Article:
Mozilla Popcorn Maker allows you to enrich a video with interactive maps, images, and webpages. Your video could be different every time it’s played, because it pulls in dynamic content and allows your “viewer” to interact with it. Here, we learn how to use it to enhance an archival video.
Sign up for an account
Go to popcorn.webmaker.org. You can work on a Mozilla Popcorn Maker project without logging in, but you can’t save it. So go ahead and sign up for an account. (Mozilla uses the identity manager Persona, so you may only need to enter your email address.)
Choose a video to serve as the basis of your project
With Popcorn Maker, you layer media on top of sound or video, which can come from a number of places. As the icons indicate, you can easily use video from YouTube, Vimeo, or SoundCloud, just by pasting in the link. Somewhat less obviously, you can use video from a place like the Internet Archive, which uses HTML5 to display its video. Let’s look at how to do this.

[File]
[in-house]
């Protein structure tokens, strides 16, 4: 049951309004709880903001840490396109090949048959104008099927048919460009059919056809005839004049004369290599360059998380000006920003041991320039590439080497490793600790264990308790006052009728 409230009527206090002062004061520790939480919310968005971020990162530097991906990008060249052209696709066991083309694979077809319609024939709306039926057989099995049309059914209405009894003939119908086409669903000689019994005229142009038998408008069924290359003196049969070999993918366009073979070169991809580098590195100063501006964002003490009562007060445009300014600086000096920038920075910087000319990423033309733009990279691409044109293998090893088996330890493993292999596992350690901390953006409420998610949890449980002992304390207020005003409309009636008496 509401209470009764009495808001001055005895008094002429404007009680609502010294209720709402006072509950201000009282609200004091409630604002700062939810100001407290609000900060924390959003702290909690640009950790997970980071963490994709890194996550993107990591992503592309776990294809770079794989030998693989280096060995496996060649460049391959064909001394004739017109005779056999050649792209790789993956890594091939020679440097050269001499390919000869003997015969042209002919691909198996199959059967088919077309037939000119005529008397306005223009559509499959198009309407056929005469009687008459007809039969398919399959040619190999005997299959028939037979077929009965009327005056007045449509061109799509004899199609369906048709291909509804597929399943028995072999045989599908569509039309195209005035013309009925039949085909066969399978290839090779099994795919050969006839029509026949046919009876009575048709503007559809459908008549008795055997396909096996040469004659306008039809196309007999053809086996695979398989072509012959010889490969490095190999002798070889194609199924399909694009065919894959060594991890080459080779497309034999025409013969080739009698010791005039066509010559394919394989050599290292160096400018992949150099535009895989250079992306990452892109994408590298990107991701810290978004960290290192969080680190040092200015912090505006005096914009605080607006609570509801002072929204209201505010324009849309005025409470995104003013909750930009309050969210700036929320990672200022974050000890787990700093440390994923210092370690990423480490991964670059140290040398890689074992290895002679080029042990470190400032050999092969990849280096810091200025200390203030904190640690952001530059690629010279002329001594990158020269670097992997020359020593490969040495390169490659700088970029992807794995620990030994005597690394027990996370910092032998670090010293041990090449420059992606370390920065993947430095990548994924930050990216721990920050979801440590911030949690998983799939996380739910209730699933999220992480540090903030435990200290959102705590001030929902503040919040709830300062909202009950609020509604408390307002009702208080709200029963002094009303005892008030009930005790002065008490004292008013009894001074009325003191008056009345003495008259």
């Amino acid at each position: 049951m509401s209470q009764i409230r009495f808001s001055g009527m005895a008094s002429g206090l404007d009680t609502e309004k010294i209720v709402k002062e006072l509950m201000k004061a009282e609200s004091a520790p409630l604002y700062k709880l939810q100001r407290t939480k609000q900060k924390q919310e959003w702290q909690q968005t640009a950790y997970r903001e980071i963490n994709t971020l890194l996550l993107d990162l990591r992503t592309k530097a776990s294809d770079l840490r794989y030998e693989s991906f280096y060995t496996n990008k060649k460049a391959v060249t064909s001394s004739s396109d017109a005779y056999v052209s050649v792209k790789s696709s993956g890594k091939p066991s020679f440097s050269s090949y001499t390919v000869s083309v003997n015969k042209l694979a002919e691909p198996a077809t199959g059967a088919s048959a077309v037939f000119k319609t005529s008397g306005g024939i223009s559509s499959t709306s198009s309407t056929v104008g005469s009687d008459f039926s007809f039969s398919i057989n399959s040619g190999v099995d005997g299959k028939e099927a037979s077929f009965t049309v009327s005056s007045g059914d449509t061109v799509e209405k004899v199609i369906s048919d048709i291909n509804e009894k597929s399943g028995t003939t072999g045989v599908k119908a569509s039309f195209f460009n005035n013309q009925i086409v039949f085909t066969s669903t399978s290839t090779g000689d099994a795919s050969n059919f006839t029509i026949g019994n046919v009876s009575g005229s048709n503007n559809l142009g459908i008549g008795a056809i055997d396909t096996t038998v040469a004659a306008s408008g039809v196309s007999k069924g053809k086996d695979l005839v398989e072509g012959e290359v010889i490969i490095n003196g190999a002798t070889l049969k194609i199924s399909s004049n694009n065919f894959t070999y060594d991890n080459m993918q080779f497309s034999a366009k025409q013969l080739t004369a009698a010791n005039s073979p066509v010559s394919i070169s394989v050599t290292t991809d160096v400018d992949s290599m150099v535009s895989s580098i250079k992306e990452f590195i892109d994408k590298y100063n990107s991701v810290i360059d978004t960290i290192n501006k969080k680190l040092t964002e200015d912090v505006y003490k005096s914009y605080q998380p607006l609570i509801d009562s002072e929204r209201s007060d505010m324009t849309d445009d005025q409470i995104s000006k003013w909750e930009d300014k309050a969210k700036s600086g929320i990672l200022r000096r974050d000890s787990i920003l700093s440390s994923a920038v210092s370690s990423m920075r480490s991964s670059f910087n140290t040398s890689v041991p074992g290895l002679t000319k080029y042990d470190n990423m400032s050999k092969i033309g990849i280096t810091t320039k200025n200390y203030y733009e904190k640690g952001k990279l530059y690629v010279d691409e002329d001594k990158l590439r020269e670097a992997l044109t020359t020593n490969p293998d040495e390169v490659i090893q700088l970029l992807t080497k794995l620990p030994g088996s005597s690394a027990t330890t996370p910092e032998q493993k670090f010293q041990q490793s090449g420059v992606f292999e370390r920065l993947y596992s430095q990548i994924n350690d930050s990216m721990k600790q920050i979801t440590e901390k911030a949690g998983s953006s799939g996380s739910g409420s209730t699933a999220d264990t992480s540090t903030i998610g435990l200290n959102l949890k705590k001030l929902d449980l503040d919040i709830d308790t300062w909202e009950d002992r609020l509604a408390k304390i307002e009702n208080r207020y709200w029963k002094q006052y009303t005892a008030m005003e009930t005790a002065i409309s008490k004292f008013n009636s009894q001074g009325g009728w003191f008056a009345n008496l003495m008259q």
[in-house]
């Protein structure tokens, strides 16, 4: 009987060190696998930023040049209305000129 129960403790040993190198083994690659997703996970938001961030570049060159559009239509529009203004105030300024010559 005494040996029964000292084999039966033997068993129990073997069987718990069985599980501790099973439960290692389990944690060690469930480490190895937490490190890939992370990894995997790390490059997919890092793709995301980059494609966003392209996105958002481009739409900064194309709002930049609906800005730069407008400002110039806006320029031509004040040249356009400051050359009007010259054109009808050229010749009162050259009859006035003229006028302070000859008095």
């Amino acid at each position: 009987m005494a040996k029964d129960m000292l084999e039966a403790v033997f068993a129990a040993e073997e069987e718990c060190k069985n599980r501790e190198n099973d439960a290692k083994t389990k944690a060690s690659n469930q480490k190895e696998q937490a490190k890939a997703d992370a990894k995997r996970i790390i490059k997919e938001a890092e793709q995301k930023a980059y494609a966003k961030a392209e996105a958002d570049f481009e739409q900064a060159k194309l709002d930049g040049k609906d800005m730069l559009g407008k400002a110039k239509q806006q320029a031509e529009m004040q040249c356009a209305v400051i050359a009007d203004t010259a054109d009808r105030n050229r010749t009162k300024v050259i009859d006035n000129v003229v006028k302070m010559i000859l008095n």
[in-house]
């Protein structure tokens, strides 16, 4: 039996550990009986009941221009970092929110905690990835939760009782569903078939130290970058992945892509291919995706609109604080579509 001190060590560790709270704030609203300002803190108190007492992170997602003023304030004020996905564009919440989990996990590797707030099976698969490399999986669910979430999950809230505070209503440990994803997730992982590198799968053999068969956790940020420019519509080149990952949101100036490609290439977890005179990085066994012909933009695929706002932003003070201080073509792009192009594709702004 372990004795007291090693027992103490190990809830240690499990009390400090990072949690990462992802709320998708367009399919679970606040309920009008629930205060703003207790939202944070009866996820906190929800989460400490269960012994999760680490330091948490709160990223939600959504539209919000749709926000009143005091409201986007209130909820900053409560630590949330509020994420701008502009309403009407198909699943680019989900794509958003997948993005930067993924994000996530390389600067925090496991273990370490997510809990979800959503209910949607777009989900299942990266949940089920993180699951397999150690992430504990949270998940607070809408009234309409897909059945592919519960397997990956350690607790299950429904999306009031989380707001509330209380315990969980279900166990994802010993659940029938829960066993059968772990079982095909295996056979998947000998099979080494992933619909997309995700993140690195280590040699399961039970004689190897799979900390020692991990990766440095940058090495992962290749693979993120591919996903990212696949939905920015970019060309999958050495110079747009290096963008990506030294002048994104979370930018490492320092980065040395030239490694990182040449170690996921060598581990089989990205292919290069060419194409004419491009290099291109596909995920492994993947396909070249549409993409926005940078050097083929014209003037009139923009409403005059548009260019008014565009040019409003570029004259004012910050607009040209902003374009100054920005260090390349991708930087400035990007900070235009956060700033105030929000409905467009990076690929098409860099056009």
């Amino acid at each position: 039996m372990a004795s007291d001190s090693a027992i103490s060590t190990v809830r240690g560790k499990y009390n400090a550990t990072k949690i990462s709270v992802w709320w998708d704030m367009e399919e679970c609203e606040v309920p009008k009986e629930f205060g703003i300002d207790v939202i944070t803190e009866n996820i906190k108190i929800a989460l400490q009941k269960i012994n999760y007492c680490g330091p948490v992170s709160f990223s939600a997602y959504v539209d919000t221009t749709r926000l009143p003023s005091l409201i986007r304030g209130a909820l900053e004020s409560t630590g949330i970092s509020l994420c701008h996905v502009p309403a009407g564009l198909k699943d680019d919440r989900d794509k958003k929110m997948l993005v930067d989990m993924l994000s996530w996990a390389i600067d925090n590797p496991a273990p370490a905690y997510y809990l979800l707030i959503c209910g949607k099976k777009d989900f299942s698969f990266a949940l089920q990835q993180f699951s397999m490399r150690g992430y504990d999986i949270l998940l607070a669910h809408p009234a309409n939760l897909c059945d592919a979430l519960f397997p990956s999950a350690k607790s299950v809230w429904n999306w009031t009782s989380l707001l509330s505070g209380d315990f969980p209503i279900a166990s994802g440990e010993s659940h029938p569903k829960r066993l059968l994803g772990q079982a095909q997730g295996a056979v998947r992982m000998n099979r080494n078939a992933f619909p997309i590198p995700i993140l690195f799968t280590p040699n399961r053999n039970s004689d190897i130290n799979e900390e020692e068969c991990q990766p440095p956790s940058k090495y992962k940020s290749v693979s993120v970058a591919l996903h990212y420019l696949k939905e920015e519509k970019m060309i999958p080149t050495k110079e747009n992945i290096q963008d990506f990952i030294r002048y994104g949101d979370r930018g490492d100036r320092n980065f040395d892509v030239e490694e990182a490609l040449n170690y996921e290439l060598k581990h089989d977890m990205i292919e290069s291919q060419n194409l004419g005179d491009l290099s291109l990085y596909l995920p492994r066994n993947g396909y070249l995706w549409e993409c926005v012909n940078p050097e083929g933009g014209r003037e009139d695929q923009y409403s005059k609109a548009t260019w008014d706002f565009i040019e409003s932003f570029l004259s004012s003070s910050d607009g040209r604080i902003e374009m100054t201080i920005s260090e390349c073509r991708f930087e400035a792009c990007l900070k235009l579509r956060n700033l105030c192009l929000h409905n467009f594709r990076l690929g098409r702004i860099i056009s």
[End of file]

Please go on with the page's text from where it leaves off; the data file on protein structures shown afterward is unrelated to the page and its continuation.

Grab a video from the Internet Archive
Once you’ve found a video you like on the Internet Archive, copy the link by right-clicking on the Ogg Video link and selecting Copy Link Address from the context menu. Then paste the link into your Popcorn Maker project and click on Create Clip.
Drag your video from the Media Gallery to the timeline
Drag it to Layer 0.
Explore your options
Once you’ve dragged your video to the timeline, you’ll see the Clip Editor in the Events pane.
- Fallback is where you can list another URL in case the browser you’re using doesn’t support HTML5. For Internet Archive videos, you can insert the URL for the MP4 version of your video in the same way you selected the .ogv version.
- By default, Popcorn Maker includes the first 30 seconds of your clip in your project. You can extend this time or shorten it by using this scrubber. It’s not a full-fledged editing tool, but you can select only a portion of your video if you’d like.
- If you’d like, you can turn the video portion of your clip off.
- … and you can do the same thing with the audio, as well as turn the volume down.